Citing concerns about everything from air pollution to road impacts and potential harm to wildlife and water, Pitkin County is urging vigilant monitoring if drilling takes place in the Thompson Divide area within its borders.
The county submitted comments Friday to the Colorado Oil and Gas Conservation Commission in response to SG Interests' recent permit application to drill a new gas well in Thompson Divide, in an area west of Carbondale where the prospect of new drilling has triggered a heated local campaign to extinguish gas leases and prohibit future gas and oil development.
The permit application is one of two the Houston-based company filed last month; the other was for a well in Garfield County, near the Pitkin County line. More are anticipated. The county, in its comments, contends that eventual SG development in the 28,824-acre Lake Ridge Unit in Thompson Divide could number roughly 180 well pads and, with four wells per pad, 720 wells. It draws that conclusion based on SG's plans for a different unit, containing about 146 proposed wells on 36 pads in a 19,645-acre area.
"Assuming a very conservative estimate of 600 truck trips per well, the traffic impacts alone from this apparent development scenario would have a transformative impact on the Thompson Divide and affected communities," the county's comment letter reads.
The county has asked that the state commission require a visit to the site of the first proposed well, between North and Middle Thompson creeks west of Highway 133, once the snow has melted, and accept additional comments after the visit, before making any decision.
The remoteness of the site is of concern on various fronts, the county noted. Emergency response to accidents, for example, might be too late to prevent mishaps from seriously contaminating vulnerable surface waters.
"In remote areas like the Thompson Divide, it can be very difficult to have assurances that permit conditions are in fact being implemented faithfully, and that resources are not damaged," the letter states.
The county describes the importance of Thompson Divide to the area watershed and makes a number of recommendations related to analyzing the potential for groundwater contamination. It also lists conditions it wants the state to require related to groundwater protection, including long-term monitoring.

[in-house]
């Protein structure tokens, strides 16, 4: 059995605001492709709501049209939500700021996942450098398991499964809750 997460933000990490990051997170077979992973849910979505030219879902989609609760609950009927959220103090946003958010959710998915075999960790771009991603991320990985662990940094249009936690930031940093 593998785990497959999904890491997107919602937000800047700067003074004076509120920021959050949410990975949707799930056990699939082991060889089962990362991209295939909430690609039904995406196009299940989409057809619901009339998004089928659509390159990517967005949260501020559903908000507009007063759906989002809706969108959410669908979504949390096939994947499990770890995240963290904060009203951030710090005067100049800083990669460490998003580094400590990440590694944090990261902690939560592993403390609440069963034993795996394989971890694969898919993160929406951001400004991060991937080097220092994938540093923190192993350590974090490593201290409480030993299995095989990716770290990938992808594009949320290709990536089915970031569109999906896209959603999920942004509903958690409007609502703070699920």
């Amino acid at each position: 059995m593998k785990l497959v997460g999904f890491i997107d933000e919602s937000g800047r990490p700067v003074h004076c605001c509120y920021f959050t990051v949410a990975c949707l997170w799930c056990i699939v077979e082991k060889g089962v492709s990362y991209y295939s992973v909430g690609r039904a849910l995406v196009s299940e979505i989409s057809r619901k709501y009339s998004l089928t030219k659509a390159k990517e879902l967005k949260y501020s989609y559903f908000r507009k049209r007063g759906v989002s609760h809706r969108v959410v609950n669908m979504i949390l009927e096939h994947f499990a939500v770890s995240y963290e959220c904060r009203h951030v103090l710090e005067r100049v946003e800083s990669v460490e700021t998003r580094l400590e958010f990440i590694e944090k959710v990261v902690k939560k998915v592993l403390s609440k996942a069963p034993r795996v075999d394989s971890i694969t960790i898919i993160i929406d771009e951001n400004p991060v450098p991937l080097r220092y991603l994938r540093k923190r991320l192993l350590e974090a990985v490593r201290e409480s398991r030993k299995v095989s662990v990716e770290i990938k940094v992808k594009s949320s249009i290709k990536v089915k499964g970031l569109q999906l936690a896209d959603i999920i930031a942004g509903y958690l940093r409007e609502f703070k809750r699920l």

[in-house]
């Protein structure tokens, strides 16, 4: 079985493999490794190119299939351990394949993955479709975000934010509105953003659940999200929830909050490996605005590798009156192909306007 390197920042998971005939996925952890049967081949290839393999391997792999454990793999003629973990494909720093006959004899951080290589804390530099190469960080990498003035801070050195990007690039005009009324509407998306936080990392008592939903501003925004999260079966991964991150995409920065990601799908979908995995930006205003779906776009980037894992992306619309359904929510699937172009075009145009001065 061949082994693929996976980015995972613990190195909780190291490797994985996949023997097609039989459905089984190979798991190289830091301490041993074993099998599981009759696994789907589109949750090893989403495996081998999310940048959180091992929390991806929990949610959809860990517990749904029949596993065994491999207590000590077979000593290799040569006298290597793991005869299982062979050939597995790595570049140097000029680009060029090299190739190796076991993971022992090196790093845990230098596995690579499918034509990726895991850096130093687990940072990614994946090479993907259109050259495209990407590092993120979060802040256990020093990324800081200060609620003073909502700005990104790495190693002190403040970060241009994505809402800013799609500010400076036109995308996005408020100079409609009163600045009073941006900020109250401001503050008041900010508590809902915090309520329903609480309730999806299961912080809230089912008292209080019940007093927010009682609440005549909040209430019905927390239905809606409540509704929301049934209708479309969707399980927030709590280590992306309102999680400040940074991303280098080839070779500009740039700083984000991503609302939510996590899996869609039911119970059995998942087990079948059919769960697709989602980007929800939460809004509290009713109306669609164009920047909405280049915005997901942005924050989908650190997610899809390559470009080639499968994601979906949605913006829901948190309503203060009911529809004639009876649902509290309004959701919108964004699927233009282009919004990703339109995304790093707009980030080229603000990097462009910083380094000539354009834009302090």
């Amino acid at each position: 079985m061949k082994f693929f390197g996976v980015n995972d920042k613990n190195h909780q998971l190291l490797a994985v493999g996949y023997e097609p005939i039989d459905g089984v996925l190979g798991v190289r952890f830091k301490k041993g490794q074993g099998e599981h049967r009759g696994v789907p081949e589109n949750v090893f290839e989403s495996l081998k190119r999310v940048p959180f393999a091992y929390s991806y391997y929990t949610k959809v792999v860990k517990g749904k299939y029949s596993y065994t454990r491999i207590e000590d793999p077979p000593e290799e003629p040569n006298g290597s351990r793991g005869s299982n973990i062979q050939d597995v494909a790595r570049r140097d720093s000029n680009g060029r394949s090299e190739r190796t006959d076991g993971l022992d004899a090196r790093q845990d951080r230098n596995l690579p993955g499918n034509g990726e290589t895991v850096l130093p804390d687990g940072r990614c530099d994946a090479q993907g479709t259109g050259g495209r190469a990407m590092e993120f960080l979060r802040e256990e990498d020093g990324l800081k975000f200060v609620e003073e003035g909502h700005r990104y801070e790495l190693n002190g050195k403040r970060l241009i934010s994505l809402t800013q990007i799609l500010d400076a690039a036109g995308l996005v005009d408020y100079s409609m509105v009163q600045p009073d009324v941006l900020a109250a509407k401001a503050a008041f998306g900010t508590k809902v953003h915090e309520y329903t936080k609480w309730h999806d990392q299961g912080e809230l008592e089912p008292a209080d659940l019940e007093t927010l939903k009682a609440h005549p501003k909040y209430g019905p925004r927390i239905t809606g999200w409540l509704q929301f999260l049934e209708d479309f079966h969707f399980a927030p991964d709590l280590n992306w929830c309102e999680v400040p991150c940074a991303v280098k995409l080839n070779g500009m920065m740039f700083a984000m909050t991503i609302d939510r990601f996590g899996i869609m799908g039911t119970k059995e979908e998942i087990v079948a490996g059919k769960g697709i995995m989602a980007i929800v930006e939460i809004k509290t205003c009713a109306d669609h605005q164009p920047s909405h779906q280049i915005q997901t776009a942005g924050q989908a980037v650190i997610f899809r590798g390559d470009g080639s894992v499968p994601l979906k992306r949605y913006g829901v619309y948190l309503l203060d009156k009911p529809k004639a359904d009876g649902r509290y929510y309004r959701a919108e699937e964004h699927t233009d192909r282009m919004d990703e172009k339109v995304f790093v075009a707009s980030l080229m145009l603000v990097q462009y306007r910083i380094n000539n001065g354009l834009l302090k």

"Thompson Creek, including North, Middle, and South branches, is a pristine watershed with usable groundwater, good stream health, and the most favorable conditions for aquatic life in the broader area," the letter says.
The county also called for long-term air/ozone monitoring and a plan to curtail development as necessary to protect air quality.
"The importance of maintaining good visibility in Pitkin County cannot be overstated. People do not travel long distances to come here and view mountains shrouded in haze," the letter states. "They come here for the crisp, breathtaking views for which Colorado is famous."
The letter also addresses the county's concerns about potential impacts on wildlife, noting that Colorado Parks and Wildlife described Thompson Divide as the "elk factory" of the area.
The county said it shares the concerns raised by other jurisdictions, namely Glenwood Springs and Garfield County, regarding the route SG would use to access the wells, including Four Mile Road past Sunlight Mountain Resort.
"Until the access issue is resolved, it will not be possible to accurately understand other impacts flowing from SG's proposals on water, wildlife and other values," the letter states. "This only emphasizes the need to first have a site visit after the snow melts to address access and other resource issues."
The county comments were due with the state commission on Friday, but county commissioners will host a community meeting regarding Thompson Divide on Wednesday at 6 p.m. in Carbondale Town Hall. The meeting is a chance to bring all sides on the drilling issue together to educate, and hear from, the public, according to the county.